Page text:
Tag Archives: Tiberias

The Synagogue by the Hot Springs

Symbols of the Temple depicted in the mosaic floor of the 4th century CE synagogue at Hamat Tveriya, just south of modern Tiberius
Symbols of the Temple depicted in the mosaic floor of the 4th century CE synagogue at Hamat Tveriya, just south of modern Tiberius.

Steam rose from the open drain next to the sidewalk where we stood. My class from Pardes Institute was at Hamat T’veriya, listening to Leah Rosenthal review the Talmudic discussion about the use of hot water on Shabbat. Is it permissible to warm food with steaming water from such a spring on Shabbat? Is it permissible to bathe in a hot spring? Well, it depends….

Steam rises from the underground hot water through the chimneys at Hamat T'veriya, near the Kinneret (Sea of Galilee)
Steam rises from the underground hot water through the chimneys near the Kinneret (Sea of Galilee)

Behind her, steam rose from chimneys built into the ground.

Hamat, or Hot Place as it was originally called, sits at the southern end of the modern city of Tiberias. It’s near the southern end of the Kinneret (Sea of Galilee). The hot springs have drawn people to the area for millennia, and are reason Tiberias is located where it is.

If you come here by cab, you have to be sure the driver understands you want to see the archeological area and national park. Most drivers will automatically take you a little further south to the modern installations of Hamat Gader. There, you can indulge in a leisurely soak in the mineral-rich waters that bubble up, pre-heated by geological forces.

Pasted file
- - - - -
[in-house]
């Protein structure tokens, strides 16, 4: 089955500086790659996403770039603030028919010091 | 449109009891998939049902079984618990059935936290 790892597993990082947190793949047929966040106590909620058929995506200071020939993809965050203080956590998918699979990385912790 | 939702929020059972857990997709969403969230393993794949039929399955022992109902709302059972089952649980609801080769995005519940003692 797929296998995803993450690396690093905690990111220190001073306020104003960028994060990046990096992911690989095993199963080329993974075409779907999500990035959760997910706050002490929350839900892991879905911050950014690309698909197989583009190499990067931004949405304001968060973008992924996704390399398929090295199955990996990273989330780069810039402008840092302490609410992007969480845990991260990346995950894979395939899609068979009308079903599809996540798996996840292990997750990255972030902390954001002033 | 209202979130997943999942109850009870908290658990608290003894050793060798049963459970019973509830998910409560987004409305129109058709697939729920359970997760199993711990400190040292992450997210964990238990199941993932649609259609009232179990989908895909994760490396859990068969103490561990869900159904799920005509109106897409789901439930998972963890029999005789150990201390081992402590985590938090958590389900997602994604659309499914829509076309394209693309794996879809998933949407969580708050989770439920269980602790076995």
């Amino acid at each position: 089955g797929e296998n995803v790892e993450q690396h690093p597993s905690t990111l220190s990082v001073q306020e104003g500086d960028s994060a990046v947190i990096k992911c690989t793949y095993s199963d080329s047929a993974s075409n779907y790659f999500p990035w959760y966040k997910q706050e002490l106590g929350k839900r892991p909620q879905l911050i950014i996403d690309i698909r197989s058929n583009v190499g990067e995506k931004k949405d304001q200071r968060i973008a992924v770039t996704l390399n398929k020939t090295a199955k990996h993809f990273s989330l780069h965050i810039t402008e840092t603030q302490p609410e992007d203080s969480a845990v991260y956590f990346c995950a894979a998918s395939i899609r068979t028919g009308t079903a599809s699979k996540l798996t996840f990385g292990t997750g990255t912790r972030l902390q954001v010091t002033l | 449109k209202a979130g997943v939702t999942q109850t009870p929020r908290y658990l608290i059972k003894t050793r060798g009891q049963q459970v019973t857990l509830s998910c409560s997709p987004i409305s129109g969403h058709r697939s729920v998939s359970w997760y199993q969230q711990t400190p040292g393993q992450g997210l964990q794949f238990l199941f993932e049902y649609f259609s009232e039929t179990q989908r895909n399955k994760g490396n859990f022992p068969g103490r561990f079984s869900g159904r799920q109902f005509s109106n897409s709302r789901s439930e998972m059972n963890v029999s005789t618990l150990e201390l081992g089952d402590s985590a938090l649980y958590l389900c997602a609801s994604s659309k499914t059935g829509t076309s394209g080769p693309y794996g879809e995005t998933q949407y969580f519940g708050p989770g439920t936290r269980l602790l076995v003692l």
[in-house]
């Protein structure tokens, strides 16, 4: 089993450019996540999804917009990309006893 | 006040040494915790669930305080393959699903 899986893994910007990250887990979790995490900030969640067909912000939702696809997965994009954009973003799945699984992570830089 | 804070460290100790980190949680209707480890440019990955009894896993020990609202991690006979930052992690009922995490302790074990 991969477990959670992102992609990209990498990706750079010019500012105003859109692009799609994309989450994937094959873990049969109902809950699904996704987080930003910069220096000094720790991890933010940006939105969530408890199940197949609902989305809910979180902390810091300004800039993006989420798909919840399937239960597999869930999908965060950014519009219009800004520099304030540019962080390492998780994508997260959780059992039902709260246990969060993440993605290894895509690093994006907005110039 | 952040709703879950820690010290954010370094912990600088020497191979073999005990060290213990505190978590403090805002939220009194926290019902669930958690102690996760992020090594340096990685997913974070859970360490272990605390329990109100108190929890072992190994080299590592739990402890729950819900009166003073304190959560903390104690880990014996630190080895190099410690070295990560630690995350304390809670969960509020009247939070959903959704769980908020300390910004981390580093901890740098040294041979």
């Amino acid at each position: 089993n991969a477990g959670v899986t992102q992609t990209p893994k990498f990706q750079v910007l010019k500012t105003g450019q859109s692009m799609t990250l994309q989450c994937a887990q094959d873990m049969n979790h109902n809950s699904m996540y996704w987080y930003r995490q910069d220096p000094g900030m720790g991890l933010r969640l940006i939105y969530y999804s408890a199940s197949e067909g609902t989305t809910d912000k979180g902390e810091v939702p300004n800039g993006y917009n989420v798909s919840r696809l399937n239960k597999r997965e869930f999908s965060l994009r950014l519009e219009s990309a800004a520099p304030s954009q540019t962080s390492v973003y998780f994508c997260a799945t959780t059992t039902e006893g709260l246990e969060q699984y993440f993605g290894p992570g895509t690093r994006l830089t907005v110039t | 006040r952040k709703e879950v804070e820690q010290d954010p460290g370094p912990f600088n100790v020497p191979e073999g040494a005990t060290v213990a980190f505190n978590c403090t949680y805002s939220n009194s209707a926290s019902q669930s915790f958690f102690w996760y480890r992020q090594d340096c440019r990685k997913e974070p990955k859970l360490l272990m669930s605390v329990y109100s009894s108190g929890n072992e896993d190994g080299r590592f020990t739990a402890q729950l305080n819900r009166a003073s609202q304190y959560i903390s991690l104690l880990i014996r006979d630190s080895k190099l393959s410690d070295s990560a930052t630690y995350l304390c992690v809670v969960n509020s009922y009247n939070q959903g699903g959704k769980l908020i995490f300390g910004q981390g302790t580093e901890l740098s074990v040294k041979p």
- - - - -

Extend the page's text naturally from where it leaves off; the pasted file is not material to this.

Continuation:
In 1985, our family had spent a couple hours at the modern hot springs on a synagogue-sponsored trip. It was late December, and we had just passed several cold damp days in Jerusalem. Between the normal Jerusalem winter chill, and the lack of heat almost everywhere, I had often felt like I could never get warm. I was unenthusiastic about putting on a bathing suit and immersing in an outdoor pool. But the building itself was very warm. My youngest child needed close adult supervision. And the steam rising off the indoor and outdoor pools enticed me.

The warm water quickly warmed even my cold feet. It was so warm and relaxing, I didn’t feel like swimming—I just wanted to drift near the inlet where the hot water entered the large pool.

My son asked me to come to the outdoor pool with him. Standing in the pool was a surprise. The water, heated underground, was hot, but the air above the pool was chilly. I quickly bent my knees to keep as much of my body underwater as possible. I understood the appeal of hot springs, and why Sir Walter in Jane Austen’s Persuasion took his family to Bath.

On our trip current to Hamat T’veriya with Pardes, however, we were interested in the hot springs only in passing. We had come to see the remains of a synagogue from the Mishnaic period.

Past the chimneys venting underground steam, a side path leads uphill a short distance to a modern shed-like building. It protects a fourth century CE synagogue, which was discovered in 1920. The archeologists who excavated the sanctuary discovered two older synagogues under it. A holy place is a Holy Place. If a particular site was hallowed by house of prayer, then it was only logical to build its replacement on the same site.

Visitors are restricted to an elevated platform that runs along two sides of the preserved structure. The remaining walls, about waist high, surround a beautiful mosaic floor. The mosaics follow the same pattern as I’ve seen in other synagogues of the Mishnaic period.